Best Record in the Majors: Could the Royals Strike Twice?
After their 12–3 win yesterday in Minnesota, the Kansas City Royals have the league’s best record at 7–0, which means I finally get to write this article.
As a writer, you never want to be too partial about your own team—even if they make an unlikely run to the World Series, like last fall. (FYI, in that case, you incorrectly pick against them the first three rounds, then boldly pick them to win the World Series only to see them fall flat on their faces against Madison Bumgarner and the Giants, thus achieving the writer’s version of the Golden Sombrero. Thank you very much.)
I’ve followed the team my whole life despite moving to the New York area in 1997, and could write all day on their mostly moribund history, but who really cares about a small-market club that annually competes for the basement of the AL Central? (Based on their attendance/TV ratings the last few years, very few.)
That was until 2013. The team built up their farm system a couple of years back and waited patiently for the right time to go all in for James Shields (the trade still divides us), put together a winning season in 2013, and finally break their 29-year playoff drought last season.
But last year was last year, and the Royals’ history is more on par with that of the Bad News Bears. So it seemed improbable that their two-year run would continue into 2015—especially after the team lost Shields to the suddenly aggressive San Diego Padres.
So many picked against their returning to the playoffs this year—including myself, who thought 85 wins and a close wild-card run would be their fate.
It’s still a possible prediction, though the other 11 teams that started 7–0 (since 1980) averaged a 92–70 season—which would almost guarantee a postseason run. (Of course, the worst of those aforementioned 11 teams was the 2003 version of the Royals who started 16–3 but ran out of gas at the end, finishing 83–79. We still loved it.)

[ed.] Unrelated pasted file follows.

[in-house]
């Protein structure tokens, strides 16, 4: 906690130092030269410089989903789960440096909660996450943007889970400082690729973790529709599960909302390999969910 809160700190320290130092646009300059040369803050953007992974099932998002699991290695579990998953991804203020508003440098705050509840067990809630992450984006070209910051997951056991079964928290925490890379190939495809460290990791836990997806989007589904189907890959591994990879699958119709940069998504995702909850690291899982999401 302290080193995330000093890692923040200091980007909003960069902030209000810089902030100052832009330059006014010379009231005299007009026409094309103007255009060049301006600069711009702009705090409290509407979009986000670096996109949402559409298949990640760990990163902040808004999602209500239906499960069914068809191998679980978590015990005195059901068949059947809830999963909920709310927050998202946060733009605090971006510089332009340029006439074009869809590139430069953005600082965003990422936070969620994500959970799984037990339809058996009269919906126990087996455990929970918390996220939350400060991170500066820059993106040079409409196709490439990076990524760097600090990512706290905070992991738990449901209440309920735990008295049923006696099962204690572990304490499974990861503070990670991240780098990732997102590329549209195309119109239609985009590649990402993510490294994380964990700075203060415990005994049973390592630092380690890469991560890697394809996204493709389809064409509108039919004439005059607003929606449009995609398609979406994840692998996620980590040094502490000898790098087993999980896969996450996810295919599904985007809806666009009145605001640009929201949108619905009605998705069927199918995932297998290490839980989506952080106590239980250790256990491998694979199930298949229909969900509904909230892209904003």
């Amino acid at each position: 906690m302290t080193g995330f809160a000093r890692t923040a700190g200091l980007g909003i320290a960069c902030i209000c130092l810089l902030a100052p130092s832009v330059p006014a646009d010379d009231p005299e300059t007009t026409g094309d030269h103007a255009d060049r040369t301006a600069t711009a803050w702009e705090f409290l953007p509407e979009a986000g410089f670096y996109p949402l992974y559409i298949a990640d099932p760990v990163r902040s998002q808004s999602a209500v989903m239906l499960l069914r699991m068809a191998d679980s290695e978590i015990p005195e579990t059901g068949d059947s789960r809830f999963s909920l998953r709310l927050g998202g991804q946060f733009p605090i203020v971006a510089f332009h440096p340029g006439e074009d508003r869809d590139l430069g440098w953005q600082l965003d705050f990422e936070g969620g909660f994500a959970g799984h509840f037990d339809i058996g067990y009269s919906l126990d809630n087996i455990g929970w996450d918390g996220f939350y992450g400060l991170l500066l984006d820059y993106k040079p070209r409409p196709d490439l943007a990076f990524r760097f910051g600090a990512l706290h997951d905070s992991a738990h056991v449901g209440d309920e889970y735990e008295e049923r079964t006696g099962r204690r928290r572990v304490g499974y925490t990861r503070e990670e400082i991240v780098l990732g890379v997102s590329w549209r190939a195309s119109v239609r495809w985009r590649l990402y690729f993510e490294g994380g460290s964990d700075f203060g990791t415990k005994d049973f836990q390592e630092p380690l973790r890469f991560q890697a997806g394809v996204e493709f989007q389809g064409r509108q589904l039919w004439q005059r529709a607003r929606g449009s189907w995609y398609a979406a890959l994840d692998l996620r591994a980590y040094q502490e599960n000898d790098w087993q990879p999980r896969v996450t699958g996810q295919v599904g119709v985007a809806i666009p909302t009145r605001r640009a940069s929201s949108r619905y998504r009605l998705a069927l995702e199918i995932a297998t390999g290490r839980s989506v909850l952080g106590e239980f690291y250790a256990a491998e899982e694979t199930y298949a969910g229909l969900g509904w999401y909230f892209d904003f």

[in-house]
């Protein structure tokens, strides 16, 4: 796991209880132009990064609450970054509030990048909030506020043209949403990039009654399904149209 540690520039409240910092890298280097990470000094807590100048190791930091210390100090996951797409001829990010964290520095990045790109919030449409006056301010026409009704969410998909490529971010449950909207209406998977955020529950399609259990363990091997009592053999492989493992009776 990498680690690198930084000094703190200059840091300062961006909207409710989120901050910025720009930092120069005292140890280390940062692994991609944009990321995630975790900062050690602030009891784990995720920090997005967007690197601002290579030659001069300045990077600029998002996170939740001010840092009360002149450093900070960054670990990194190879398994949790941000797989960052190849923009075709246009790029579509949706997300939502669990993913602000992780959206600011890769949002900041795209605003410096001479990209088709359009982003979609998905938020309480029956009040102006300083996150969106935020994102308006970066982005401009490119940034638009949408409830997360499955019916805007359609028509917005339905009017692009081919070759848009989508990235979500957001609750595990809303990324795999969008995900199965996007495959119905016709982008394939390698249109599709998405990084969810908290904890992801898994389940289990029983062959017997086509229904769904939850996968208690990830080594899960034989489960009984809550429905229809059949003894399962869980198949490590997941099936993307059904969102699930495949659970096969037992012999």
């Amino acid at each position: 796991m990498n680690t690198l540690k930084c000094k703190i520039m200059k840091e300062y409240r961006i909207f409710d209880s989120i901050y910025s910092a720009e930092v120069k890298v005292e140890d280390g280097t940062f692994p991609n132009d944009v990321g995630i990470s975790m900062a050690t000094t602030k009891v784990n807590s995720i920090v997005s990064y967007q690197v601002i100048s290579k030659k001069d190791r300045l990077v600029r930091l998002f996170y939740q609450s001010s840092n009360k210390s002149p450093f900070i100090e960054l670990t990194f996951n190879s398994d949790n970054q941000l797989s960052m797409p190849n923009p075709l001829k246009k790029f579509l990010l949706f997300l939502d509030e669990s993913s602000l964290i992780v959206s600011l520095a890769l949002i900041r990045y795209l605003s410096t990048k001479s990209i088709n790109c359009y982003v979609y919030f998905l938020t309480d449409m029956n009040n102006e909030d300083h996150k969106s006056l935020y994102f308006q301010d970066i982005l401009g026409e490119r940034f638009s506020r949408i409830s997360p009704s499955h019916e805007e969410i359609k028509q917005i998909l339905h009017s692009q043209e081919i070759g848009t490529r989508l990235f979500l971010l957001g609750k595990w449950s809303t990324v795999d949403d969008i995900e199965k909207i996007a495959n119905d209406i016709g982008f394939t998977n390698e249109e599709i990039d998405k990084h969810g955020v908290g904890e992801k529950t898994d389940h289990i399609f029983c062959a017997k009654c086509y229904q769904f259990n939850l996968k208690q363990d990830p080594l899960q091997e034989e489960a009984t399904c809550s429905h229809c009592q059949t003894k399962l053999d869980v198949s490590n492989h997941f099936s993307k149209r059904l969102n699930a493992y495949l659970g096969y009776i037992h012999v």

But this is an impressive start. Kansas City has outscored their opponents by 34 runs through seven games—that’s already seven more than they did all of last year.
Granted it’s an unsustainable pace for any team, but they still have a lot of what worked last year.
With Lorenzo Cain in center, Alcides Escobar at short, Omar Infante at second, and Salvador Pérez as catcher, the Royals have a very formidable defense up the middle. Cain should have won a Gold Glove last season (had he not been shifted to right so often), Pérez has won them in back-to-back seasons, while Escobar is very close at shortstop, and Infante is solid at second.
Even at the corners, they excel with Alex Gordon winning four straight in left and Eric Hosmer winning the last two at first.
While the starting pitching has been solid, sans Shields, the normally dominant bullpen has been lights out again, allowing no runs in 19 innings.
It’s the offense that’s looks completely unsustainable. The Royals are hitting .329 with a .532 slugging percentage and .401 on-base percentage. Last year, they were famously last in both home runs and walks but ranked first in steals and fewest strikeouts.
Other than the hitting coming back to earth, it’s manager Ned Yost’s player usage that concerns me the most.
Last year he successfully ran Pérez into the ground as catcher, rendering him ineffective at the plate in the second half of the season as the then 24-year-old catcher set a modern-day record for most games started in the position (158), between the regular season and playoffs.
This year Ned is back at it again, allowing only Alex Gordon (and his injured wrist) a pair of days off while every other starter (including Salvy) has started every game.
I guess you can’t argue with success.